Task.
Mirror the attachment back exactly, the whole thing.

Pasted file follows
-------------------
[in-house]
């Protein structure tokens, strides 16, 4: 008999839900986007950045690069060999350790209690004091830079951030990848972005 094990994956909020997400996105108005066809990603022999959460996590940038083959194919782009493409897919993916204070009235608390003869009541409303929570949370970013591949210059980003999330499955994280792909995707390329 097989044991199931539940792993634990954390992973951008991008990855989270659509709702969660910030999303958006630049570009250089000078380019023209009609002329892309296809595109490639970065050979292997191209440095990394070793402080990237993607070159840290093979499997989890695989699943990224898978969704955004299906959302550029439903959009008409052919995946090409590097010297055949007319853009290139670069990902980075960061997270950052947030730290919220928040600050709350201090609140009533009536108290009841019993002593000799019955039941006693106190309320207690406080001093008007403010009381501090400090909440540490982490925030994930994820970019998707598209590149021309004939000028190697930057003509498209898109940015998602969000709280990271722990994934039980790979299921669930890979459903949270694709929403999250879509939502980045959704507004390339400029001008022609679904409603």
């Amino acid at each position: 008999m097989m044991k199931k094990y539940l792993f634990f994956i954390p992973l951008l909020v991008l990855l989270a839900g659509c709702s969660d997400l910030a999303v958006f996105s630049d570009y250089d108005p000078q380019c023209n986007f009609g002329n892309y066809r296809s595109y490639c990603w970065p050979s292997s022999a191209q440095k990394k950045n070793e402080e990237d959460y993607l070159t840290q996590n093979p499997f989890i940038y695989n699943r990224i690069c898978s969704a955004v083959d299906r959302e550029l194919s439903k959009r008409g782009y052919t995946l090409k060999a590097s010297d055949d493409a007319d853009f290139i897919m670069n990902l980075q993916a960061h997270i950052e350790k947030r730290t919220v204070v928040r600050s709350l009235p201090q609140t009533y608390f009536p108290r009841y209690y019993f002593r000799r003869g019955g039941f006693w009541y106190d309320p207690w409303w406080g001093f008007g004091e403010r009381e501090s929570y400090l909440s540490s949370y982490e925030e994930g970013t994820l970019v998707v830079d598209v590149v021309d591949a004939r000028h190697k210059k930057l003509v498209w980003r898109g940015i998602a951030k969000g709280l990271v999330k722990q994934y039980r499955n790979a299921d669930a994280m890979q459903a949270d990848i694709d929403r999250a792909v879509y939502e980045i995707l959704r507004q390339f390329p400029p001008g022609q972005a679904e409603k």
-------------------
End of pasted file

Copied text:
[in-house]
């Protein structure tokens, strides 16, 4: 008999839900986007950045690069060999350790209690004091830079951030990848972005 094990994956909020997400996105108005066809990603022999959460996590940038083959194919782009493409897919993916204070009235608390003869009541409303929570949370970013591949210059980003999330499955994280792909995707390329 097989044991199931539940792993634990954390992973951008991008990855989270659509709702969660910030999303958006630049570009250089000078380019023209009609002329892309296809595109490639970065050979292997191209440095990394070793402080990237993607070159840290093979499997989890695989699943990224898978969704955004299906959302550029439903959009008409052919995946090409590097010297055949007319853009290139670069990902980075960061997270950052947030730290919220928040600050709350201090609140009533009536108290009841019993002593000799019955039941006693106190309320207690406080001093008007403010009381501090400090909440540490982490925030994930994820970019998707598209590149021309004939000028190697930057003509498209898109940015998602969000709280990271722990994934039980790979299921669930890979459903949270694709929403999250879509939502980045959704507004390339400029001008022609679904409603």
């Amino acid at each position: 008999m097989m044991k199931k094990y539940l792993f634990f994956i954390p992973l951008l909020v991008l990855l989270a839900g659509c709702s969660d997400l910030a999303v958006f996105s630049d570009y250089d108005p000078q380019c023209n986007f009609g002329n892309y066809r296809s595109y490639c990603w970065p050979s292997s022999a191209q440095k990394k950045n070793e402080e990237d959460y993607l070159t840290q996590n093979p499997f989890i940038y695989n699943r990224i690069c898978s969704a955004v083959d299906r959302e550029l194919s439903k959009r008409g782009y052919t995946l090409k060999a590097s010297d055949d493409a007319d853009f290139i897919m670069n990902l980075q993916a960061h997270i950052e350790k947030r730290t919220v204070v928040r600050s709350l009235p201090q609140t009533y608390f009536p108290r009841y209690y019993f002593r000799r003869g019955g039941f006693w009541y106190d309320p207690w409303w406080g001093f008007g004091e403010r009381e501090s929570y400090l909440s540490s949370y982490e925030e994930g970013t994820l970019v998707v830079d598209v590149v021309d591949a004939r000028h190697k210059k930057l003509v498209w980003r898109g940015i998602a951030k969000g709280l990271v999330k722990q994934y039980r499955n790979a299921d669930a994280m890979q459903a949270d990848i694709d929403r999250a792909v879509y939502e980045i995707l959704r507004q390339f390329p400029p001008g022609q972005a679904e409603k």